food-finding Risky

A risky strategy for food discovery could lead to human success

It’s a cold and rainy Sunday afternoon: would you rather be running after tasteless wild berries, or curled up on your couch with fuzzy socks and a good book? You might not have had that choice if our ancestors had not taken a big gamble with their food. A new study published in Science on…

. It’s a rainy Sunday afternoon. Would you rather run after tasteless wildberries or curl up with a book and fuzzy socks?

You might not have that option if your ancestors didn’t take a huge gamble with their food.

A new study published in Science on December reveals that early humans used a high-risk, high reward strategy to hunt for food. While they spent more energy hunting for food than their great-ape relatives, they brought home more nutritious meals that could be shared with their fellow humans. While food was being prepared, some could rest or take on other tasks.

” Hunting and gathering can be risky and inefficient but it has a high rate of return,” said Herman Pontzer (associate professor of Evolutionary Anthropology at Duke University). “We can share our food and, because we have so many calories before noon we can hang around each other in this space, a free space. “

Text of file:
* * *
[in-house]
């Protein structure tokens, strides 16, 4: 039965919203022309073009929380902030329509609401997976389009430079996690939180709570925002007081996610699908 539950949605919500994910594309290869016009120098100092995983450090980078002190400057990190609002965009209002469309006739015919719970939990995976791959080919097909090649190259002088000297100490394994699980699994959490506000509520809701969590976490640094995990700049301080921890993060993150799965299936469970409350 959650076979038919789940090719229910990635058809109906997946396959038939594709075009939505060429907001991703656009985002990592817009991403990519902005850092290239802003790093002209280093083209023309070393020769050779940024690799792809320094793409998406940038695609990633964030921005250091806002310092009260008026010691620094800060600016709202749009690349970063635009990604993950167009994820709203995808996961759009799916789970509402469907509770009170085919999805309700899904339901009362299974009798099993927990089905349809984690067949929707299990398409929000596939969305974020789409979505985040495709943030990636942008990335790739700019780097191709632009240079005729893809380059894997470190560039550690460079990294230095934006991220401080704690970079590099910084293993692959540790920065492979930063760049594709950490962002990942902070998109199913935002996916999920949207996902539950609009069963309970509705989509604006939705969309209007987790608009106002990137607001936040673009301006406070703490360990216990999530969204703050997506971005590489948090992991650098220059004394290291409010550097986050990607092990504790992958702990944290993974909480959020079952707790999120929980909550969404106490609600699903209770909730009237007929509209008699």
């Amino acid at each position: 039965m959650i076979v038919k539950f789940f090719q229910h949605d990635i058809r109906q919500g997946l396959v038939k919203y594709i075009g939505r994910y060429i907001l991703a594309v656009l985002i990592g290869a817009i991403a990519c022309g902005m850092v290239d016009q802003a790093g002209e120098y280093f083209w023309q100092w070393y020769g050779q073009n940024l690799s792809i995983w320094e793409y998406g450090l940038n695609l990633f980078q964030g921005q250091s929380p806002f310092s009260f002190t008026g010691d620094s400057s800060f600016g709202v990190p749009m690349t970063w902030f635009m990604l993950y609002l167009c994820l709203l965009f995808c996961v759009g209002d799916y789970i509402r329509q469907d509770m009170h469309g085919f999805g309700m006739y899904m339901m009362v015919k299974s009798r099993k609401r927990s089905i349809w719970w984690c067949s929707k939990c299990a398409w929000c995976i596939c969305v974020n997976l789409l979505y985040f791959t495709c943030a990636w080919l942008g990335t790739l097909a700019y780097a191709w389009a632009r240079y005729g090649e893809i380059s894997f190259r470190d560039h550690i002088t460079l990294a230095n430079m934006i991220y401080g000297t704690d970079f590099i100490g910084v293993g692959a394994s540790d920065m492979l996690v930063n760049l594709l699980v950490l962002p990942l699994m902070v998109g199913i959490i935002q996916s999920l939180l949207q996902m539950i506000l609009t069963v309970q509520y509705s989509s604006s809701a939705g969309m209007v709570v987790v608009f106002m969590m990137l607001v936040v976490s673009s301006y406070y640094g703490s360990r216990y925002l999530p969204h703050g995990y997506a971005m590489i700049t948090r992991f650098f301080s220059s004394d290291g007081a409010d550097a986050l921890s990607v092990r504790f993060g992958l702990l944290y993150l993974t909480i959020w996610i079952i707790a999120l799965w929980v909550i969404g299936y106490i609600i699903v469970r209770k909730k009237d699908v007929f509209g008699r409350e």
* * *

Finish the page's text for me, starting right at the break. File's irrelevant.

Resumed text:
Humans use a lot more energy that great apes. Our brains are large and can eat a lot of calories. We also live longer than other animals. Long pregnancies can produce huge babies. These babies depend on adults for their survival.

To find out how humans obtained this extra energy, a group of researchers led by Thomas Kraft, a postdoctoral researcher at the University of California Santa Barbara, and Pontzer compared the energy budgets of wild gorillas, chimpanzees and orangutans with that of populations of Tanzanian hunter-gatherers (Hadza) and Bolivian forager-horticulturalists (Tsimane).

Hunter-gatherers and forager-horticulturalists both gather food from wild plants and animals, but the Tsimane also produce small-scale crops.

Food energy absorption and time spent on food are two factors that affect the Energy Budgets. The two main ways humans could maintain an energetically expensive lifestyle was to be efficient in finding food. Or they could use a lot more energy to get a lot of food quickly, which would reduce energy efficiency.

The researchers found that hunter-gatherers and forager-horticulturalists are inefficient, high-intensity foragers. They are like a pick-up truck that brings home a ton donuts. Although they consume more energy than other animals, the food they get is much healthier. They take risks to maximize their profits, rather than reduce their costs.

Chimpanzees, gori

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